- The Washington Times - Sunday, June 5, 2016

The last time President Obama signed on to a plan to save Social Security, nearly five years ago, he agreed to a proposal that would have reduced the growth of benefits.

But now, with Sen. Bernard Sanders of Vermont leading a populist charge in the Democratic presidential primary for expanding retirement benefits, the president has changed his tune and climbed aboard the socialist’s bandwagon.

“It’s time we finally made Social Security more generous,” Mr. Obama said last week in Elkhart, Indiana. “We could start paying for it by asking the wealthiest Americans to contribute a little bit more. They can afford it. I can afford it. We can’t afford to weaken Social Security.”

Mr. Obama is not only calling for higher taxes to boost Social Security payments, but he also is trying to rewrite history by repudiating a proposal to reduce beneficiaries’ cost-of-living increases, which he agreed to in 2011.

“That is something that Republicans wanted,” said White House press secretary Josh Earnest. “That is not something that the president ever supported; it’s something that the president acknowledged that could be part of a grander bargain that would do a bunch of things, including strengthening Social Security and reducing the deficit. Unfortunately, Republicans were never willing to actually do that.”

Critics say Mr. Obama, with seven months remaining in office, is more interested in crafting his legacy than in actually shoring up the retirement fund.

“It’s clear the president is worried about his legacy, and his response is to mimic the socialist senator from Vermont,” said Doug Andres, a spokesman for House Speaker Paul D. Ryan, Wisconsin Republican.

When reporters noted that Mr. Obama had included in past budgets the proposal to reduce Social Security cost-of-living increases, known as “chained CPI,” Mr. Earnest made it clear how the White House wants to be remembered in history.

“It’s very important for people to understand, the president does not support, has never supported this so-called chain CPI proposal,” he said. “The reason the so-called chained CPI was included in our budget was not an indication that we supported that policy proposal. That has never been the position of the administration, and it’s certainly never been the position of the president.”

A former aide to John A. Boehner, the House speaker with whom the president reached the agreement in 2011, called the White House’s revisionism absurd.

“Both the president and the speaker agreed to support the CPI fix early in the discussions,” said the aide, who requested anonymity. “In fact, they agreed to claim it as a joint proposal to help sell their respective members and gain support for this essential, albeit not necessarily popular, fix.”

Robert Bixby, executive director of the Concord Coalition, a nonpartisan group that advocates for responsible fiscal policy, said the White House is playing word games retrospectively about lowering Social Security benefits.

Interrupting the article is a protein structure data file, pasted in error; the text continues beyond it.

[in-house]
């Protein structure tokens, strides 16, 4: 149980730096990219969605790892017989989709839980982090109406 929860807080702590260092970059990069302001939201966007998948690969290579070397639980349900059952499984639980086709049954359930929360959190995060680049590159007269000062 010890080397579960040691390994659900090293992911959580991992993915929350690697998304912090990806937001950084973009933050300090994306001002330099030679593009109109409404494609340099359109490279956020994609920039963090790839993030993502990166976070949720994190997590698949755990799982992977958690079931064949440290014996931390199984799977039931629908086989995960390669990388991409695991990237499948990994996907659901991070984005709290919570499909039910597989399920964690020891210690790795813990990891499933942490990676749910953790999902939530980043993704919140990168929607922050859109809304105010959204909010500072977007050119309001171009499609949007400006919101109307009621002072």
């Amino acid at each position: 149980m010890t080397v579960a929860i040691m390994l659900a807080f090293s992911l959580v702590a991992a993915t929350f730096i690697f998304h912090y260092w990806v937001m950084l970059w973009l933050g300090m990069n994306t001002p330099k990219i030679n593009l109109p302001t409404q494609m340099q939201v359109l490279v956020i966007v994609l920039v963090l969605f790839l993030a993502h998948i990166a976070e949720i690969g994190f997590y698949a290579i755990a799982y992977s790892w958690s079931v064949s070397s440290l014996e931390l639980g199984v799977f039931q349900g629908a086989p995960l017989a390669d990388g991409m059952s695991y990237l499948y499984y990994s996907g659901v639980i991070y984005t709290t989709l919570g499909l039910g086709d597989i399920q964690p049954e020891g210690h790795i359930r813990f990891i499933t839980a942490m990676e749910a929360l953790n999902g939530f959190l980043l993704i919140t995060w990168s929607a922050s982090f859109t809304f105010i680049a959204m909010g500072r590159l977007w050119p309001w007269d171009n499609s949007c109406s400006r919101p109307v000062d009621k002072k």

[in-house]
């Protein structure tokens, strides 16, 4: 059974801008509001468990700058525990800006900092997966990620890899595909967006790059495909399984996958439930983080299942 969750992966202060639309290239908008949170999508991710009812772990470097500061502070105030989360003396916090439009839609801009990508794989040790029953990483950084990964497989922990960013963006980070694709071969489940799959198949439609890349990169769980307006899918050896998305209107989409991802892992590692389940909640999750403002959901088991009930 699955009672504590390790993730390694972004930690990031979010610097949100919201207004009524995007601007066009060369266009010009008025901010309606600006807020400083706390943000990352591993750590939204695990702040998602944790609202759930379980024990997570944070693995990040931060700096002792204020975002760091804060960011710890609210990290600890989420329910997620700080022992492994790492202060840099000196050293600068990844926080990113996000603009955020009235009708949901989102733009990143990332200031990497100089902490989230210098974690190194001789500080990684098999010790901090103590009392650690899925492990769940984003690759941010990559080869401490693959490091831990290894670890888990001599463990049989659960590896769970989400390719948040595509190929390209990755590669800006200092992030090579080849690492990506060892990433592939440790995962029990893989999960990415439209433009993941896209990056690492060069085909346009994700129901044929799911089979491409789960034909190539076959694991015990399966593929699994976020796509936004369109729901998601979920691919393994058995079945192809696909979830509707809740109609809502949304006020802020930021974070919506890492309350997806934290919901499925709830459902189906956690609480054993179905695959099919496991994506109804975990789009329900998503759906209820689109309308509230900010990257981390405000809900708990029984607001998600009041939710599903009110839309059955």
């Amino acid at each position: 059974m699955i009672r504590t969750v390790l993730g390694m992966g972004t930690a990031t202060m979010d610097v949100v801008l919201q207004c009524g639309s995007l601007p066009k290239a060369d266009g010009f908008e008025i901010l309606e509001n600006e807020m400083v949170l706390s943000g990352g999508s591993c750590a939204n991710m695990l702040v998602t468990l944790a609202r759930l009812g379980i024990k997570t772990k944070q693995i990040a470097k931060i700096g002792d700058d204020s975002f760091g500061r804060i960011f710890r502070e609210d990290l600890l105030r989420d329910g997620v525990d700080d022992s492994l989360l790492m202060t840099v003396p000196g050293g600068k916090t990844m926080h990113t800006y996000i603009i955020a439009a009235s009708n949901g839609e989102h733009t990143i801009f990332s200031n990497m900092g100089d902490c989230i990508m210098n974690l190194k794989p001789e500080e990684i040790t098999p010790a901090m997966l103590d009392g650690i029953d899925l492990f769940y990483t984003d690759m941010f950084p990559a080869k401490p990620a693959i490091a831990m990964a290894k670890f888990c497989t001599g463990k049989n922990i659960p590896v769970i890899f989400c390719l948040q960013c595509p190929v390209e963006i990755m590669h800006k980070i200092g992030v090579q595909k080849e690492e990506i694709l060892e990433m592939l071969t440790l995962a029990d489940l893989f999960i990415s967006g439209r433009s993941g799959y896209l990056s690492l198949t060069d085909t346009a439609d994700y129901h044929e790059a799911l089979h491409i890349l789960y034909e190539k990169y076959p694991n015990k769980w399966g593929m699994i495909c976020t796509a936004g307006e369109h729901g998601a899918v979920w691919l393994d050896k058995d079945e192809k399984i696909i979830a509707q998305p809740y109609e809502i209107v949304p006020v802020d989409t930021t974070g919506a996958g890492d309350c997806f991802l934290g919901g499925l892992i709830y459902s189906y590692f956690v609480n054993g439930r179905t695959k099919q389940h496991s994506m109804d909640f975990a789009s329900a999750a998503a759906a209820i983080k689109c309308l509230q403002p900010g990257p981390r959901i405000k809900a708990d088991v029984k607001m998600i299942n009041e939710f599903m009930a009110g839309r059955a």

“It was something that the president was at least willing to accept; it was in his budget as a proposal,” Mr. Bixby said in an interview. “There are probably a lot of Republicans who are now regretting that they didn’t take the White House up on that offer when it was on the table, because it’s clearly off the table now.”

He said Mr. Obama’s late-term conversion in favor of expanding benefits is meaningless from a policy perspective.

“It would be more helpful from a fiscal point of view in calling attention to the fact that the system has an enormous shortfall,” Mr. Bixby said. “This is more of an election-year type of thing that plays to the base. Raising benefits would throw the system even further out of whack. Raising taxes to pay for it wouldn’t help the problem that we’ve already got.”

Hillary Clinton, who came over in February to Mr. Sanders‘ proposal not to cut benefits for anyone, tweeted her approval of Mr. Obama’s move. “We can never let Republicans cut or privatize Social Security. We should protect and expand it,” she said Friday.

The proposals on the left to raise retirement benefits without explaining how to pay for them is exasperating fiscal analysts, who say the government can’t keep postponing Social Security’s day of reckoning.

The Committee for a Responsible Federal Budget said that although Mr. Obama didn’t outline the size of tax hikes or benefit increases, “broad-based benefit increases would not be the best use of resources and would put the cart before the horse in terms of ensuring solvency.”

“In addition, increasing taxes on the rich would help Social Security’s finances but would not fully ensure 75-year solvency and would become a more inadequate solution over time, especially if it is enacted along with benefit increases,” the group said.

The committee, consisting of former top government officials such as Mitch Daniels, Leon E. Panetta and Maya MacGuineas, said Mr. Sanders‘ proposal to expand benefits would cost 1.3 percent to 1.4 percent of payroll when fully phased in, the equivalent of at least $1.2 trillion over 10 years.

“For that cost, it would be possible to fully repeal the non-defense sequester, make college debt-free, double National Institutes of Health research funding, make community college free, establish universal pre-K, and fully fund the Highway Trust Fund,” the group said.

About 8 percent of Social Security beneficiaries 62 and older live in poverty, the committee said, and 13 percent of beneficiaries have incomes less than 125 percent of the poverty line.

“Certainly more could be done to enhance benefits for these and other vulnerable populations; for example, by creating a new minimum benefit, making the benefit formula more progressive, and/or expanding benefits for widow(er)s,” the group said. “But the case for broad-based benefit expansions — including for very wealthy beneficiaries — seems weak.”

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